The roles of inducible chromatin and transcriptional memory in cellular defense system responses to redox-active pollutants

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2 Scopus citations


People are exposed to wide range of redox-active environmental pollutants. Air pollution, heavy metals, pesticides, and endocrine disrupting chemicals can disrupt cellular redox status. Redox-active pollutants in our environment all trigger their own sets of specific cellular responses, but they also activate a common set of general stress responses that buffer the cell against homeostatic insults. These cellular defense system (CDS) pathways include the heat shock response, the oxidative stress response, the hypoxia response, the unfolded protein response, the DNA damage response, and the general stress response mediated by the stress-activated p38 mitogen-activated protein kinase. Over the past two decades, the field of environmental epigenetics has investigated epigenetic responses to environmental pollutants, including redox-active pollutants. Studies of these responses highlight the role of chromatin modifications in controlling the transcriptional response to pollutants and the role of transcriptional memory, often referred to as “epigenetic reprogramming”, in predisposing previously exposed individuals to more potent transcriptional responses on secondary challenge. My central thesis in this review is that high dose or chronic exposure to redox-active pollutants leads to transcriptional memories at CDS target genes that influence the cell's ability to mount protective responses. To support this thesis, I will: (1) summarize the known chromatin features required for inducible gene activation; (2) review the known forms of transcriptional memory; (3) discuss the roles of inducible chromatin and transcriptional memory in CDS responses that are activated by redox-active environmental pollutants; and (4) propose a conceptual framework for CDS pathway responsiveness as a readout of total cellular exposure to redox-active pollutants.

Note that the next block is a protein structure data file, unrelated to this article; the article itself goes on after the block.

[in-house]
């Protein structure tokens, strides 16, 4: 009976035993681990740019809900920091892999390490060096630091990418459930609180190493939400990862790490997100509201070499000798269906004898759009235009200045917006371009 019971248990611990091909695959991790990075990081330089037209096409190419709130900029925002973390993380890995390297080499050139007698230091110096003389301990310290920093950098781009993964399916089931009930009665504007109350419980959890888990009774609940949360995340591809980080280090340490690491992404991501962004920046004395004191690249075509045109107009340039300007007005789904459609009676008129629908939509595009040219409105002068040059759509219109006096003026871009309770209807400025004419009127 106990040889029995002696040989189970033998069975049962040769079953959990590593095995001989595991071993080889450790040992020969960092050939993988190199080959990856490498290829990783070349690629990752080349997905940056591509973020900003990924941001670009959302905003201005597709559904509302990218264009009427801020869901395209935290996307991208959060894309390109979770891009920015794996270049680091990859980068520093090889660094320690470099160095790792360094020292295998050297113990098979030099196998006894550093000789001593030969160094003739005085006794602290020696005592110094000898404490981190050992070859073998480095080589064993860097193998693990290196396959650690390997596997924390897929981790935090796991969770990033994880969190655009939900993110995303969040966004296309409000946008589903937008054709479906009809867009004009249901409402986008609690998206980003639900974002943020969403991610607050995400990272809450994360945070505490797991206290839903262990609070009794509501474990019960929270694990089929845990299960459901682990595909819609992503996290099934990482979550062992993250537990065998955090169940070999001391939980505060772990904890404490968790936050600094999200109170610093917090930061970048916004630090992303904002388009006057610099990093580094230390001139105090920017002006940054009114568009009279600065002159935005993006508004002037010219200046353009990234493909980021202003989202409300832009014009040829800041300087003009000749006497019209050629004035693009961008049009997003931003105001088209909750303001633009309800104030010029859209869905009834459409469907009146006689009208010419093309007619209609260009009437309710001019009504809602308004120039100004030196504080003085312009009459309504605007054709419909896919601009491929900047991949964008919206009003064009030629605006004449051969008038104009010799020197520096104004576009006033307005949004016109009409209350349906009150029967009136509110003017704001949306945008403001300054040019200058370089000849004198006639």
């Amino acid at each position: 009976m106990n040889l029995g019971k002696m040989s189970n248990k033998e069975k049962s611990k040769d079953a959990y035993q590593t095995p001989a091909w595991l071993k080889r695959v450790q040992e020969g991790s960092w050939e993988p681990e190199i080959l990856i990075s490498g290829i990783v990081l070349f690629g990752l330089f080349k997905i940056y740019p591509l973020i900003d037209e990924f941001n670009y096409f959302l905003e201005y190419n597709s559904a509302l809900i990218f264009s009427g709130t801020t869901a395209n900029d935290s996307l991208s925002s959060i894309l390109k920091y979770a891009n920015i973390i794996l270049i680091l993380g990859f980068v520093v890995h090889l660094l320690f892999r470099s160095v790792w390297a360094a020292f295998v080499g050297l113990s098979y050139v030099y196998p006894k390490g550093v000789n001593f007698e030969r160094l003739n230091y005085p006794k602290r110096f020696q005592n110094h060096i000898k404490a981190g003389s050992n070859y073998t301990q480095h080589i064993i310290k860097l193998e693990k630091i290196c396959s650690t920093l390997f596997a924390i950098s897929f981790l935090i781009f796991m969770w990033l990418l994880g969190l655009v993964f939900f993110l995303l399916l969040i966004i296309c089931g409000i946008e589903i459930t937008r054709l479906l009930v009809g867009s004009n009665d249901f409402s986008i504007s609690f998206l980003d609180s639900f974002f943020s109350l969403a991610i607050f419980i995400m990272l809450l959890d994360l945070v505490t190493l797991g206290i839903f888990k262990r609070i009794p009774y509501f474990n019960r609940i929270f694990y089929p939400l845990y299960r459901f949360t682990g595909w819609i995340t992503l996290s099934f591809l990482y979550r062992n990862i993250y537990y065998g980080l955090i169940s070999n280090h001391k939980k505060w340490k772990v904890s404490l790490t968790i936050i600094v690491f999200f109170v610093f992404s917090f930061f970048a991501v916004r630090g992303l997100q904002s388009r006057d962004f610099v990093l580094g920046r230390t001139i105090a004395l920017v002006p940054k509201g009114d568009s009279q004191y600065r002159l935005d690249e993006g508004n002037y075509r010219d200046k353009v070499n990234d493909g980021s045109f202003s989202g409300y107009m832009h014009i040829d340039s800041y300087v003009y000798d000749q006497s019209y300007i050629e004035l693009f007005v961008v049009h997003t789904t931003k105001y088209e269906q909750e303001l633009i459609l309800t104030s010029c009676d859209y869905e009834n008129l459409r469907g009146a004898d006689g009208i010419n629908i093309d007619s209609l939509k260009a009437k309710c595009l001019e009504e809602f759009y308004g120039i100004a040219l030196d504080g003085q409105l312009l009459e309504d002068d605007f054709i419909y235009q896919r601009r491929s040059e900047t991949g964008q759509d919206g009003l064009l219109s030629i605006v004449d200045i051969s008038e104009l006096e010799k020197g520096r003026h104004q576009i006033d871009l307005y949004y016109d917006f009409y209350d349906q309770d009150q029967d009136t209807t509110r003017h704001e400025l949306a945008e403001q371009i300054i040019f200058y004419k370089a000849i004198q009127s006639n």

Original languageEnglish (US)
Pages (from-to)85-108
Number of pages24
JournalFree Radical Biology and Medicine
StatePublished - Jul 2021


  • Cellular stress
  • DNA damage Response
  • Heat shock
  • Hypoxia
  • Oxidative stress
  • Unfolded protein response

ASJC Scopus subject areas

  • Biochemistry
  • Physiology (medical)


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